European Court Of Justice Ruling In The “A Rosa” Case Upholds EU Rules On Social Insurance Payments By International Transport Workers
RYANAIR TO SEEK REFUND OF €15M IN TAXES/FINES FROM THE FRENCH SOCIAL SECURITY AUTHORITIES WHO MUST NOW ACCEPT IRISH A1 CERTIFICATES
Ryanair, Europe’s No. 1 airline today (27 April) welcomed the decision of the European Court of Justice (ECJ) in the “A Rosa” case which has upheld the EU rules on social insurance payments for international transport workers. The ECJ has determined that A1 certificates issued by one EU member state (Ireland in the case of Ryanair) which confirms the social insurance status of an international transport worker, must be accepted by all other EU member states (including France who to date have refused to accept them).
This ECJ ruling confirms that the French Social Insurance Authorities have acted unlawfully over the past 10 years by double charging Ryanair, and its people, who were based temporarily in Marseille, but who had already fully paid their social insurance in Ireland in accordance with EU regulations. Following this ruling Ryanair will now pursue a full refund of the €10m (plus interest) it has paid in double taxes to the French State between 2006 to 2010 following French Court rulings which completely ignored these EU rules and Irish A1 certificates.
The “A Rosa” ruling also renders null and void the 2017 attempt by the French State to pursue Ryanair for social insurance payments for its pilots and cabin crews who were operating on temporary summer schedules from Marseille between 2011 and 2014. Yet again in this case the French Authorities have ignored the EU rules and ordered Ryanair to double pay €5m of social insurance taxes – that have already been validly paid in Ireland – even before the Court case had been heard. Ryanair’s lawyers will be calling on the Marseille investigating magistrate to abandon this investigation which flies in the face of EU social insurance rules, and this ECJ ruling in the “A Rosa” case.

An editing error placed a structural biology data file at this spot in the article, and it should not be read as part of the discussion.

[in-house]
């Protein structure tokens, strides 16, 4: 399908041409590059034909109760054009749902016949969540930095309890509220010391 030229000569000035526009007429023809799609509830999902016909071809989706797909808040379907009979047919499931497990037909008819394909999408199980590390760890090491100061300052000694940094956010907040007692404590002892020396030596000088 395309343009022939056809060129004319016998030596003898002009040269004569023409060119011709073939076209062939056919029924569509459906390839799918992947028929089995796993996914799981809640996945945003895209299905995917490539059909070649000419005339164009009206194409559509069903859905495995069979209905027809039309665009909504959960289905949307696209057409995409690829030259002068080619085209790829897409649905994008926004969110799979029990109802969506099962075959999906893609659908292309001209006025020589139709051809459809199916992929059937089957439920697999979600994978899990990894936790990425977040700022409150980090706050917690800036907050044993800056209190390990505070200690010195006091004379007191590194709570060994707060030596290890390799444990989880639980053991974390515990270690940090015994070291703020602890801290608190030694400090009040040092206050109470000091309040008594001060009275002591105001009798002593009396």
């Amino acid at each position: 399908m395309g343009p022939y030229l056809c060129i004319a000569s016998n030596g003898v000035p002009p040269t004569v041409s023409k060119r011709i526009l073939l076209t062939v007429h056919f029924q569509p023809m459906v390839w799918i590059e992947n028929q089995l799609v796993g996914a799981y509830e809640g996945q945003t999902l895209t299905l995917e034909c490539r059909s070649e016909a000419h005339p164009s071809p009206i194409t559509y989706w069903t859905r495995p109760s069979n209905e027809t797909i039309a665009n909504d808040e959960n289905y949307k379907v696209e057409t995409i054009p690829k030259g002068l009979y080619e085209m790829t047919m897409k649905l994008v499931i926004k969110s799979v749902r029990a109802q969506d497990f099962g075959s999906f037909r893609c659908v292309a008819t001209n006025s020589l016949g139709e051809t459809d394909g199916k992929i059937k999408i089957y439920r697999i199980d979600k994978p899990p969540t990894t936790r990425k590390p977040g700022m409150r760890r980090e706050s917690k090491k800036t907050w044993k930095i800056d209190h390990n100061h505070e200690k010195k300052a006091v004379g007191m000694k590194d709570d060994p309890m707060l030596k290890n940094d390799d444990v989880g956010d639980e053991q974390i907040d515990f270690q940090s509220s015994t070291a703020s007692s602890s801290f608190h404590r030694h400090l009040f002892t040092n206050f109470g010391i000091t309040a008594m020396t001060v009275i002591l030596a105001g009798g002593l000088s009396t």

A similar double tax situation also exists in Italy where there are several outstanding claims from 2006 to 2011 being pursued by the Italian Authorities for payment of Italian social insurance when these social contributions have already been paid by Ryanair’s pilots and cabin crew in Ireland. Ryanair’s lawyers will be writing to the Italian authorities to withdraw these claims as they now have no prospect of success given the clear ruling of the European Courts.
Ryanair’s Chief People Officer Eddie Wilson said:
“We welcome this ruling in the “A Rosa” case which upholds the existing EU rules on social insurance payments for international transport workers, and exposes the unlawful attempt by the French (and to a lesser extent the Italian) Authorities, to threaten and blackmail Ryanair for the double payment of social insurance in the case of pilots and cabin crew who have already paid their social insurance contributions in Ireland, in full compliance with EU rules.
Ryanair will now be pursuing a full refund of €15m (plus interest) from the French Authorities who have repeatedly and unlawfully pursued Ryanair, its pilots and cabin crew in Marseille, by ignoring EU regulations, and the validly issued Irish A1 certificates. We will also be pursuing the French Authorities for interest on these payments which were demanded illegally by the French Authorities who were aware of, but ignored, both EU rules and the Irish A1 certificates despite being warned by the European Commission that they cannot do so.
We expect the French Authorities will now process these refunds expeditiously given that their attempts to force Ryanair to double pay social insurance in breach of EU rules have now been struck down by this very welcome ECJ ruling”.